Three years ago, I paid off two home mortgages: our primary residence and a three-bedroom house that my wife and I rented out for $1,500 a month.
I was on the right financial track. I was officially debt-free and ran a successful music blog and business coaching service — both brought in a combined annual income of $1 million. Before that, my family and I had been living off food stamps. But now, at 39, I regret paying off my two mortgages. Just a year after we paid off the mortgages, my wife and I enrolled our daughters in a school that was an hour away from our Tampa, Florida, home.
Moving closer would have been ideal, but most of our money was already in real estate. Our options were limited, and I felt trapped. But the experience taught me several important lessons:
1. Have your money philosophy.
I didn’t grow up learning much about money, but I knew I needed to get my finances in order after I married at 22. So I turned to self-help books and experts for guidance. Having watched family and friends struggle with debt my entire life, I was pulled into the camp of money advice that advocated for zero debt, even mortgage debt.
But different people have different situations. Eliminating my bad debt but maintaining lots of liquidity would have given me the most financial flexibility. After months of struggling with banks, I was able to refinance one house and buy a new one closer to my daughter’s school. But this time around, I followed my money philosophy. After selling my old one, I only put 50% down on my new house and invested the remaining 50% of the new house’s value into an index fund.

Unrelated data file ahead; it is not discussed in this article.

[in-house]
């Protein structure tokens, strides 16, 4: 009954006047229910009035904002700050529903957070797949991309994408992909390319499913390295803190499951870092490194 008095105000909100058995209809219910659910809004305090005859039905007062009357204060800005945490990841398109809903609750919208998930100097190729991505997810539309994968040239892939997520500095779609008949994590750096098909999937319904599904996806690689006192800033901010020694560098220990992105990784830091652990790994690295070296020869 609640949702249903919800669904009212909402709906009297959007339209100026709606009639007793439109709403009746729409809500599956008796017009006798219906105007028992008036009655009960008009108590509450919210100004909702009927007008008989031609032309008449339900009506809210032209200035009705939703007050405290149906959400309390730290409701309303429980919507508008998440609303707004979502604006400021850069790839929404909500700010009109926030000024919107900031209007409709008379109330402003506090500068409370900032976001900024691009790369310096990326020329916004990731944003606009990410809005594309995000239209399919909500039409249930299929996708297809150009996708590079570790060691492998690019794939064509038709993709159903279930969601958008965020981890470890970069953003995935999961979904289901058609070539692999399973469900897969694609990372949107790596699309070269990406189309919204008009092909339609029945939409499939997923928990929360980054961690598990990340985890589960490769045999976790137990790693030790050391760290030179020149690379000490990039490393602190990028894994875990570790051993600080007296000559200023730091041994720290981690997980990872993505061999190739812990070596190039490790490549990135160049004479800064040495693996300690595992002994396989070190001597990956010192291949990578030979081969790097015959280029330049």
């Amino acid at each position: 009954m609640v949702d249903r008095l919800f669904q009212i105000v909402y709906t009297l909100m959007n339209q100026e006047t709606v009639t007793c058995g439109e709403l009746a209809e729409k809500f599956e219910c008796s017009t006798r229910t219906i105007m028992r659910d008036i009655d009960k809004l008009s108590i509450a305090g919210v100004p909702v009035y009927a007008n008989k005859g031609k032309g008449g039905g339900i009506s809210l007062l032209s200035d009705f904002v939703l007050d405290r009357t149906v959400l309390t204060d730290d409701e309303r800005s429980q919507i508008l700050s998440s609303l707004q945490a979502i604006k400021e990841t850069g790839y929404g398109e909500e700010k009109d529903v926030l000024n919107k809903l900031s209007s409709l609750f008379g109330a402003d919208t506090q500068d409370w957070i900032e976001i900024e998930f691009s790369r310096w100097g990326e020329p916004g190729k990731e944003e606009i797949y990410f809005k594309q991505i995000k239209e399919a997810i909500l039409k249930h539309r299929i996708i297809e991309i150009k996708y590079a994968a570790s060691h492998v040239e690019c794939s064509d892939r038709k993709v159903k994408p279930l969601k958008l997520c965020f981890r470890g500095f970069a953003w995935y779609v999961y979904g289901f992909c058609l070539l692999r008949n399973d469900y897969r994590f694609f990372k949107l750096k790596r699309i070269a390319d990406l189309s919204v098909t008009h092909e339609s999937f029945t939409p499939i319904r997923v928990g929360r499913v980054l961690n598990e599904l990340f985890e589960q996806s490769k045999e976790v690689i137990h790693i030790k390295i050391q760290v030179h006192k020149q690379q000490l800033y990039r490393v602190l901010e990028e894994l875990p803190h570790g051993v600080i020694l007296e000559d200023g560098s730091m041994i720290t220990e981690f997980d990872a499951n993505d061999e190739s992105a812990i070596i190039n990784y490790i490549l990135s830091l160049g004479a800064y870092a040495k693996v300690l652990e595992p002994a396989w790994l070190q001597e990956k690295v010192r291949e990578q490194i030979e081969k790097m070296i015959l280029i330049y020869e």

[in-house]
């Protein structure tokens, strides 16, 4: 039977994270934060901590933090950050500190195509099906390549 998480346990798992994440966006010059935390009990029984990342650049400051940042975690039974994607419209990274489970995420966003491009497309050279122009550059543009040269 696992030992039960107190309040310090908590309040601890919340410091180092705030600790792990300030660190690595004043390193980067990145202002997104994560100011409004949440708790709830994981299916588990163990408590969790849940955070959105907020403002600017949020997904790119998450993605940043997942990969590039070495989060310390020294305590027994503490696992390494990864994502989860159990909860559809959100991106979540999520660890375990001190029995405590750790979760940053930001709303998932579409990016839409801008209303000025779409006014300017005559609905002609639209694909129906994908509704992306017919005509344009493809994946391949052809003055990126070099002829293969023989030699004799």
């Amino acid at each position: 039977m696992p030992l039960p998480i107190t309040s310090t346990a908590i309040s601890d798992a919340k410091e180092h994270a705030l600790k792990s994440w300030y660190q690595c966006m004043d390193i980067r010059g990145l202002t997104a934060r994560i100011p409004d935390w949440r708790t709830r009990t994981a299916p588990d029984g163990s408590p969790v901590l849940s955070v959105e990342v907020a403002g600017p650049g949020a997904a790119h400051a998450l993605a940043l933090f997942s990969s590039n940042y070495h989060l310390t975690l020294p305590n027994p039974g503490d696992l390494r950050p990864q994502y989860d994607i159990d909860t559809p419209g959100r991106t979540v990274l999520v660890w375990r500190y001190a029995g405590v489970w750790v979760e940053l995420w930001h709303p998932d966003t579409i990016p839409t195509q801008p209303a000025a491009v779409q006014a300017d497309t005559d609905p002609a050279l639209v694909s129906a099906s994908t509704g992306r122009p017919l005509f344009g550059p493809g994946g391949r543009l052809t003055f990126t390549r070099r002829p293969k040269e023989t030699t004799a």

2. It’s okay to get emotional about money.
Money can cause stress and hardship, and it’s okay sometimes to let your emotions play a role in your decisions. I assumed that having a paid-off house would relieve my stress. As it turned out, a paid-for home with little access to money ruined my sleep. I needed to develop a more practical approach to my mortgage debt.
My investment of 50% of my house’s value into an index fund wasn’t just an attempt to build wealth; it was primarily for peace of mind that I’d be able to access my money in case of an emergency or a significant life change. If you’re about to make a significant financial decision, do a “sleep test.” In any given economic situation, ask yourself, “Which choice will help me sleep better at night?”
3. Your money goals should constantly be evolving.
While I still believe that getting rid of mortgage debt can be a great goal, it took me a while to admit that my goals were changing. At first, I was just worried about making enough money to support my family. Then I was concerned with becoming debt-free and used all of my business profits to pay off debt.
But now, with an income of $1.6 million a year, keeping my money easily accessible and building wealth are more central goals. I also strive to give more: I aim to donate 50% of my profits to my church and the causes I believe in.
What is one goal you could focus on that would help all your other goals become more achievable in the future? Is it paying off debt? Increasing your income? Starting an investment account? There’s no correct answer — just one that motivates you to take action.
Graham Cochrane is the founder of The Recording Revolution and author of ”How to Get Paid for What You Know.” He has helped more than 3,000 people launch and improve their businesses.